Theatre review: War Horse (5/5)
When the author Michael Morpurgo was researching what started out as a children’s book, he discovered that an estimated 10 million army horses perished in the First World War.
His book went stratospheric and the stage version has been seen by seven million theatregoers, touched by the moving tale of a horse and his young owner which has entranced audiences worldwide.
“War Horse is not simply a show or a play about a war, a horse and a boy,” he said. “It is an anthem for peace, and reflects, I think, a universal longing for a world without war.”
Indeed there were children in the audience at Edinburgh’s Festival Theatre who clearly engaged with the narrative as a kind of live history lesson.
Set before and during World War One, War Horse tells of the journey of Joey and his master, teenager Albert, who teaches him to work on the family’s farm in Devon.
This is no ordinary plough horse, Albert (Thomas Dennis) teaches Joey endearing tricks and the bond between horse and master is touching.
Steven Spielberg brought the story to life in his 2011 film version, but it is the puppetry in the theatre show which is the real star.
From the opening scenes with Joey as a foal, South Africa’s Handspring Puppetry are astoundingly convincing in capturing equine characteristics, with the players also conveying every neigh and snort combined with beautiful balletic movements.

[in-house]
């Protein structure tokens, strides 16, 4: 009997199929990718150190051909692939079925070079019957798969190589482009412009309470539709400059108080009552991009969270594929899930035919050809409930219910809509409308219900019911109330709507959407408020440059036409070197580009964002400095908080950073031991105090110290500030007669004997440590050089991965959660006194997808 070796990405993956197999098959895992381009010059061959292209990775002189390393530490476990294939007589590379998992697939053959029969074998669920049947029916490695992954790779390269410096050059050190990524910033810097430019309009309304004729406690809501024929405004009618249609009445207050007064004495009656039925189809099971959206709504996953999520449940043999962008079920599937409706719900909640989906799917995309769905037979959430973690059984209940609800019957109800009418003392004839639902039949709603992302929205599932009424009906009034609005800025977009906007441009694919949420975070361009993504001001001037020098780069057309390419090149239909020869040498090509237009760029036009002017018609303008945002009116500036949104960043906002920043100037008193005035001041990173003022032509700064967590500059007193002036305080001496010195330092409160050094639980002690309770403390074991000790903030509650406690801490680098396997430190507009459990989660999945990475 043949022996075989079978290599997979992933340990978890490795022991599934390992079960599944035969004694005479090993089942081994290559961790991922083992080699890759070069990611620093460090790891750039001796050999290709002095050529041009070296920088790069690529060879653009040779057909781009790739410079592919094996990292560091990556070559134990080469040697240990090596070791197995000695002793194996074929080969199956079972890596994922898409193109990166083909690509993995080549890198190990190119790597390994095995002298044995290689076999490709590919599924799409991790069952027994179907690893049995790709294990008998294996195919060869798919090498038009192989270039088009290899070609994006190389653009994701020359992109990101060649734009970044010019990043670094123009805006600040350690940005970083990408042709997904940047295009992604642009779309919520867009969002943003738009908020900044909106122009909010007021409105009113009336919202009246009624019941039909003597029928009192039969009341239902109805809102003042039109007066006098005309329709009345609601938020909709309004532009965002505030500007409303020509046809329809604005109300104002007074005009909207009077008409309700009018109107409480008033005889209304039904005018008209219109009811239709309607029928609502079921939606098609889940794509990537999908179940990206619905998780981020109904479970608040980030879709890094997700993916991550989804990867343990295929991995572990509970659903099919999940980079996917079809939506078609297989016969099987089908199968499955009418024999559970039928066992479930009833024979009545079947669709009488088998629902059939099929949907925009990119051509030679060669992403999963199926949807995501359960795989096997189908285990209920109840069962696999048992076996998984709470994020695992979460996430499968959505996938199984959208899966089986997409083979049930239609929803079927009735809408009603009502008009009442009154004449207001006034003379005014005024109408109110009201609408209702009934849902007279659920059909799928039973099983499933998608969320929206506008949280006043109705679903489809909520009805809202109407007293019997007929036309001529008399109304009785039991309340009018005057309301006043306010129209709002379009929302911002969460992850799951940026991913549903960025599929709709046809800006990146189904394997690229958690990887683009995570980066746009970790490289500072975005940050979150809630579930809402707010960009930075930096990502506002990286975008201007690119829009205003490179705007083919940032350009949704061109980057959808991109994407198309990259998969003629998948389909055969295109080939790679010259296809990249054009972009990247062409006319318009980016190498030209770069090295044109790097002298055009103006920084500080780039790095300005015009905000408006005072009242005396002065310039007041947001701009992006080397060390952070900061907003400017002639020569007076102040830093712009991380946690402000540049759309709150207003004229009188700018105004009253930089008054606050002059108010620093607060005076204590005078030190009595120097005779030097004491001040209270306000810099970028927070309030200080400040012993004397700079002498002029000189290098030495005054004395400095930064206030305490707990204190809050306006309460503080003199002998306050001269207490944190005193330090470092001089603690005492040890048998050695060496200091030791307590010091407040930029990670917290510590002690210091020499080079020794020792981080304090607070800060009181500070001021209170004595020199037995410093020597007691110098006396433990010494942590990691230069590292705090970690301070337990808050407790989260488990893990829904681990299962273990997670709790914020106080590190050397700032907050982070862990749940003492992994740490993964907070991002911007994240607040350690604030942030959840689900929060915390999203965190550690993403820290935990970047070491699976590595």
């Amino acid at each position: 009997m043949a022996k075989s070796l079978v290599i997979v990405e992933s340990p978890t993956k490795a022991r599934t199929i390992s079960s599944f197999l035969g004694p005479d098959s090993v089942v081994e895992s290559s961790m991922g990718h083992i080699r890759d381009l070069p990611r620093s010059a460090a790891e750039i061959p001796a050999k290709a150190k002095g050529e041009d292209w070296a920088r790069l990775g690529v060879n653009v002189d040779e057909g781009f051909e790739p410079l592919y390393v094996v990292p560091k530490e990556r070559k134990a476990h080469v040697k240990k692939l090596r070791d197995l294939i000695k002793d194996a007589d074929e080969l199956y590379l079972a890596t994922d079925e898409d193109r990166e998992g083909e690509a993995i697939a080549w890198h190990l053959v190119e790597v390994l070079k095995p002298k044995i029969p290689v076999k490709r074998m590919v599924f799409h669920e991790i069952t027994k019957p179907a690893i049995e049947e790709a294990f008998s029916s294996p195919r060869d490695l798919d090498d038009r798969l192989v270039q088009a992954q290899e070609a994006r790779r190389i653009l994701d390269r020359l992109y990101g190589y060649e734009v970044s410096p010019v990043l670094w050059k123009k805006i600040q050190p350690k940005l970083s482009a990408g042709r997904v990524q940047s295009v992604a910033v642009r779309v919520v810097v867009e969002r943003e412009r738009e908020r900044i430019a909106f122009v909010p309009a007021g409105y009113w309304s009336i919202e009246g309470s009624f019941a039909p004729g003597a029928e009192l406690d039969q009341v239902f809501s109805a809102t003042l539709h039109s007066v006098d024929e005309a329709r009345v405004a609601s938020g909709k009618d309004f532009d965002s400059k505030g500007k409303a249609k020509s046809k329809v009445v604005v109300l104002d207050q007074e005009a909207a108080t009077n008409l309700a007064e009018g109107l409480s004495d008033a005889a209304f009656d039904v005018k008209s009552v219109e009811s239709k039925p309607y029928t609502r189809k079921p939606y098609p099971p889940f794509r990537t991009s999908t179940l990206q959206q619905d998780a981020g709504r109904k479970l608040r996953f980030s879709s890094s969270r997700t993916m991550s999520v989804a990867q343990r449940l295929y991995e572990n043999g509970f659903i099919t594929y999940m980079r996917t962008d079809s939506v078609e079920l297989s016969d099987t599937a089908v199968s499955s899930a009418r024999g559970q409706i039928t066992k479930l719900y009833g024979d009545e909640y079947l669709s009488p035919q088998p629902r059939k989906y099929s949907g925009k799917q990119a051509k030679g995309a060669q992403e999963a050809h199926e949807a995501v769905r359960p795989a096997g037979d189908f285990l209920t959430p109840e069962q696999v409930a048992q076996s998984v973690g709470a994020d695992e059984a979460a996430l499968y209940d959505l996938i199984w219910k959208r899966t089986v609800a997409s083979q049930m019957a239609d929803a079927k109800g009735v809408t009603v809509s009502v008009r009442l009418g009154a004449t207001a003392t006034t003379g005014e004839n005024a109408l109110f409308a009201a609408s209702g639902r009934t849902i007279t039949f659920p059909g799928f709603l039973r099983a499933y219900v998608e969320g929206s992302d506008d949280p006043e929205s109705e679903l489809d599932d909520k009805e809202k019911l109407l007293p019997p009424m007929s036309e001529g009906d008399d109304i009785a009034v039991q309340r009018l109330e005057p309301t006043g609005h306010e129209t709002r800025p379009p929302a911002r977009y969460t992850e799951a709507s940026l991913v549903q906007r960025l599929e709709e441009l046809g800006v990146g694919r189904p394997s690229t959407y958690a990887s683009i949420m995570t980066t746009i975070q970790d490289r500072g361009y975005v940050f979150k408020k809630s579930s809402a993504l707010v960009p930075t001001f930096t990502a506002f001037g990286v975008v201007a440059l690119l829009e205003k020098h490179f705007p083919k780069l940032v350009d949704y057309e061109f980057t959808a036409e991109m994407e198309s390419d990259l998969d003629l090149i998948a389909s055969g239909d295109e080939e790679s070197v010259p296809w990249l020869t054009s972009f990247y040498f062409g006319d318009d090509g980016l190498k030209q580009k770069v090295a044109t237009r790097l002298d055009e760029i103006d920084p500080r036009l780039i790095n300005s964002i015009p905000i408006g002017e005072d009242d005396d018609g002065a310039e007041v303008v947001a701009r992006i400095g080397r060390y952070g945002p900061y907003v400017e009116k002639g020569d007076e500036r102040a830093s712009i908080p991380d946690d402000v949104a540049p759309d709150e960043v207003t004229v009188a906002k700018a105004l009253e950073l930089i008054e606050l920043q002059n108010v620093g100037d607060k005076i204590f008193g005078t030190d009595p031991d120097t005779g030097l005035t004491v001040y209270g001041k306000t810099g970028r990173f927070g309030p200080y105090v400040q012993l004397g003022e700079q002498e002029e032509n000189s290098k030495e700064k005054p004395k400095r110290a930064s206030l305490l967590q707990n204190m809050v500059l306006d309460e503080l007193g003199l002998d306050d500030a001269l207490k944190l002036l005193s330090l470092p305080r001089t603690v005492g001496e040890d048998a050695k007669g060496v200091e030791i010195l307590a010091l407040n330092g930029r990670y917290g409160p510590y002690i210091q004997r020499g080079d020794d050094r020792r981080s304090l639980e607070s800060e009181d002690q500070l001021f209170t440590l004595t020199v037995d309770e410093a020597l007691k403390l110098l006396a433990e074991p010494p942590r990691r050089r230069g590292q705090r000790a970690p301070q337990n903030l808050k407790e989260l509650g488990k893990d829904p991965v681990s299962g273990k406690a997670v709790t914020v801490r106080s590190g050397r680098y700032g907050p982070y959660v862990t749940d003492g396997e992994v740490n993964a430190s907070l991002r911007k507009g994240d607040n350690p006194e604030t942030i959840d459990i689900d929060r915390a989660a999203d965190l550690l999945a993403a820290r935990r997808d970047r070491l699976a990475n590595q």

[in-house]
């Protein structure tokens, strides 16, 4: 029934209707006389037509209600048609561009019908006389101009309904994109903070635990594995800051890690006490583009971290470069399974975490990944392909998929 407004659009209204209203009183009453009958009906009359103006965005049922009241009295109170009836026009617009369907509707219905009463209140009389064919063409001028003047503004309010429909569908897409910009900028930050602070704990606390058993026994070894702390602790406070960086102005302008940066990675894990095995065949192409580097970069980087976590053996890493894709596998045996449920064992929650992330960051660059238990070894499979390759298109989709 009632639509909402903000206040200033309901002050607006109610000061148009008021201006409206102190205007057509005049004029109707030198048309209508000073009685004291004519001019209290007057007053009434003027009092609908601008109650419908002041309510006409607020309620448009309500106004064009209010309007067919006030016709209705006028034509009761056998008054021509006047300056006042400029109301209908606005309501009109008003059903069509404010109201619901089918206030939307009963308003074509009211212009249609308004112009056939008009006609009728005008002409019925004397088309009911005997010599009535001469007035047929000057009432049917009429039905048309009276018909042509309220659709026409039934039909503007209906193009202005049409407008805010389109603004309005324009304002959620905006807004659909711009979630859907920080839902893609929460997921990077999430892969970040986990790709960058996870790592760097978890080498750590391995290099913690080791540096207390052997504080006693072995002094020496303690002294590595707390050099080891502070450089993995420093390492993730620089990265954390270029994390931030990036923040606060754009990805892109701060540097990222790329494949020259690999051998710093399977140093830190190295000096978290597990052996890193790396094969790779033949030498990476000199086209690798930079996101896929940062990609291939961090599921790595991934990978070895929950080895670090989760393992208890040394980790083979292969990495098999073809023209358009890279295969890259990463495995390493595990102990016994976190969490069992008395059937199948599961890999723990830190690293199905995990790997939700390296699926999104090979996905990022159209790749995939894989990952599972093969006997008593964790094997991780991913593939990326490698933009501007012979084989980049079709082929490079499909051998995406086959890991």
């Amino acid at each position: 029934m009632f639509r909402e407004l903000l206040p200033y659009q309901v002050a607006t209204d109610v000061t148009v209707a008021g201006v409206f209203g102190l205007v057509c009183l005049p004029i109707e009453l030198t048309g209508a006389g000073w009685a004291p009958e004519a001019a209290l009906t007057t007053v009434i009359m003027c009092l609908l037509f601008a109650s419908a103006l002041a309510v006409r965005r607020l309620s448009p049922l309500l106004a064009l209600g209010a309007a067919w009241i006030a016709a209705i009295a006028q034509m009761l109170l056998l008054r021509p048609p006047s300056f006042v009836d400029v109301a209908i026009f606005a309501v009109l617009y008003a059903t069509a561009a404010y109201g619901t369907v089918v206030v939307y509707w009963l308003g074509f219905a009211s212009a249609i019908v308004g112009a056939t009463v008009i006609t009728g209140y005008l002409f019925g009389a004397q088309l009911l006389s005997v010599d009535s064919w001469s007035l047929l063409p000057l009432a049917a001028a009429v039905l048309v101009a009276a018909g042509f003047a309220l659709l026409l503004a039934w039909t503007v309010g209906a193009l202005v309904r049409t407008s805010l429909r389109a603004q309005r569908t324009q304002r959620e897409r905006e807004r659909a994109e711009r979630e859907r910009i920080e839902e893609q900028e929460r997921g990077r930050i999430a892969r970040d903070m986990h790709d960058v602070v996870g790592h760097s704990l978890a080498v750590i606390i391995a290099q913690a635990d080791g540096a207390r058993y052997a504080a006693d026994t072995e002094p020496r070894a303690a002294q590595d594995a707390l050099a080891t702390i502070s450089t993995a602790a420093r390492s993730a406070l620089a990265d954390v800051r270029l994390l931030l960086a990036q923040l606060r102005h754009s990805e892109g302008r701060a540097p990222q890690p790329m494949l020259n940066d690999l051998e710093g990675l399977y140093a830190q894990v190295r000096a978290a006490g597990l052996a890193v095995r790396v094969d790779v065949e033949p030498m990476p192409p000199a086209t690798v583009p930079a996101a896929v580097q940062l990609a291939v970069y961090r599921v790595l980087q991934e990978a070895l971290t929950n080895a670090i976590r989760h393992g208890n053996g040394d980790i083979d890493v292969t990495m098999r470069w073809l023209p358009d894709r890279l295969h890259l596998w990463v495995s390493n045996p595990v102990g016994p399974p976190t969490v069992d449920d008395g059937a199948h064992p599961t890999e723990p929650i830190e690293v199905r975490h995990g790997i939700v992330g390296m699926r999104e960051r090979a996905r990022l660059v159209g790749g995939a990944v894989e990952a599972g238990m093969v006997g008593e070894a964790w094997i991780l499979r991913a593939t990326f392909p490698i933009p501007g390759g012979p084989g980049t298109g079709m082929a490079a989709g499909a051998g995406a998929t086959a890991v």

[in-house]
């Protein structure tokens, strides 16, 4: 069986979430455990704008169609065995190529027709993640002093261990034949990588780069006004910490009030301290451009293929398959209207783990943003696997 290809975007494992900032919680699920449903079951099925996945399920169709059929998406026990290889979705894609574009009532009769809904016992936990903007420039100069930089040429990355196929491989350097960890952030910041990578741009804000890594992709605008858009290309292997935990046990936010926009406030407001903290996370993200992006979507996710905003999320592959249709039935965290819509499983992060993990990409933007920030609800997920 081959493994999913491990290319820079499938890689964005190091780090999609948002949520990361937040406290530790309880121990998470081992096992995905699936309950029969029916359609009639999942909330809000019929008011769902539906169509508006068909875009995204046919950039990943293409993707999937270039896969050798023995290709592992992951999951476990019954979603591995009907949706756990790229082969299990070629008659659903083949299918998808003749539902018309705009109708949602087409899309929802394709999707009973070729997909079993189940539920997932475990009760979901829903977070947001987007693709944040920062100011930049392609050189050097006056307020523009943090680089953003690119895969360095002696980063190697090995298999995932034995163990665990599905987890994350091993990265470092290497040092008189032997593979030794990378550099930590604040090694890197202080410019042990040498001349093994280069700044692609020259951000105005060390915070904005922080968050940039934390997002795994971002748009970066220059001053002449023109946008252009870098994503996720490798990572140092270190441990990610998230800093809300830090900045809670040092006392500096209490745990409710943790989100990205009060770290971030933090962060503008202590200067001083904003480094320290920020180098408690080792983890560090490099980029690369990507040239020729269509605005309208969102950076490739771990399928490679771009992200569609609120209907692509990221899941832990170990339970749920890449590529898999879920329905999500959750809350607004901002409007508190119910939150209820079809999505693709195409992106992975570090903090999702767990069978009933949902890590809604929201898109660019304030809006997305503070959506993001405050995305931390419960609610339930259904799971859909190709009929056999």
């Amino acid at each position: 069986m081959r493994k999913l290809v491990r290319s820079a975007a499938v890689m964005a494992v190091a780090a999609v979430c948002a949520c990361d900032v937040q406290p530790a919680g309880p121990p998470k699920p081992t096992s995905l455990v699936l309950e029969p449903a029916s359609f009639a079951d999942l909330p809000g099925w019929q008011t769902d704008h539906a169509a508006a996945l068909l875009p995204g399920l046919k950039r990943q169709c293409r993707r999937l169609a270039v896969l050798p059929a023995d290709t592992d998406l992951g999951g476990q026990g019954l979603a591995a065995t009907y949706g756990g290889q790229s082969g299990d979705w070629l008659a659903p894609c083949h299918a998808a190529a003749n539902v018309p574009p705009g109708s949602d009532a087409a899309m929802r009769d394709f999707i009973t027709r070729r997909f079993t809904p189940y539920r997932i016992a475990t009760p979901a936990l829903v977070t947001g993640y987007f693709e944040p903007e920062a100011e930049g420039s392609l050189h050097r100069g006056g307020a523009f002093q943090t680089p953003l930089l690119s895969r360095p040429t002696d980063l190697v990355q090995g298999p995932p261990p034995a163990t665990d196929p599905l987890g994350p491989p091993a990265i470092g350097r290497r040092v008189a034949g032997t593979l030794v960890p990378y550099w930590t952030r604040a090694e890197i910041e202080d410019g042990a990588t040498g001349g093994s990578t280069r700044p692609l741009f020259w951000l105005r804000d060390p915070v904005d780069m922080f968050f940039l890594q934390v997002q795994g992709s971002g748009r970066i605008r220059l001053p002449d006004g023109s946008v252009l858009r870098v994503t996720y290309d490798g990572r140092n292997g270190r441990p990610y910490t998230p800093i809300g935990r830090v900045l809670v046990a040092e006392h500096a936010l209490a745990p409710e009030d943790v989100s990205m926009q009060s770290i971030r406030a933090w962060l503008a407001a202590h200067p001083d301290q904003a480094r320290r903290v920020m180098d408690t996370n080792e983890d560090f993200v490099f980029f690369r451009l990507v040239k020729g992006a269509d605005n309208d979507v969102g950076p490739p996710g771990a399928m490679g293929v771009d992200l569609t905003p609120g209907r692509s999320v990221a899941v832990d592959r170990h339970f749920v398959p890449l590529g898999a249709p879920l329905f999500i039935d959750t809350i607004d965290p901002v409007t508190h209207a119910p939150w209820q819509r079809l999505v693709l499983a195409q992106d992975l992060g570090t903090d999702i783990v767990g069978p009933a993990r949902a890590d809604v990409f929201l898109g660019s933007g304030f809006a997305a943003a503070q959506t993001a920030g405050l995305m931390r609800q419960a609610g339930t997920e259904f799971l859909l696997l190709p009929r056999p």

The physical performers are very nuanced and there are sighs from the audience as these giant puppets are so beguiling and believable. It is so physical that there are twelve puppeteers playing the horses in rotation in different performances.
This production sold out when it came to Edinburgh in 2014 and is expecting a similar demand for this run.
The sets by Rae Smith capture the desolation of war, saying she wanted to capture the “poetic” rather than the “documentary realism” of the conflict.
Toby Sedgwick, director of movement and horse choreography, surely a one-off title in the theatrical world, pulls off the seemingly impossible. No wonder this show won a Tony award on Broadway.
It also features rousing a cappella vocals and a stand-out from “Song Man” Bob Fox who keeps the narrative on track.
The closing scenes are breath-taking and heart-stopping and there were a few sniffles from the crowd with a rousing ensemble all singing finale. This is truly spectacular theatre and unmissable.
War Horse is at the Festival Theatre, Edinburgh until Saturday May 12, evenings at 7.30pm and some matinees throughout the run.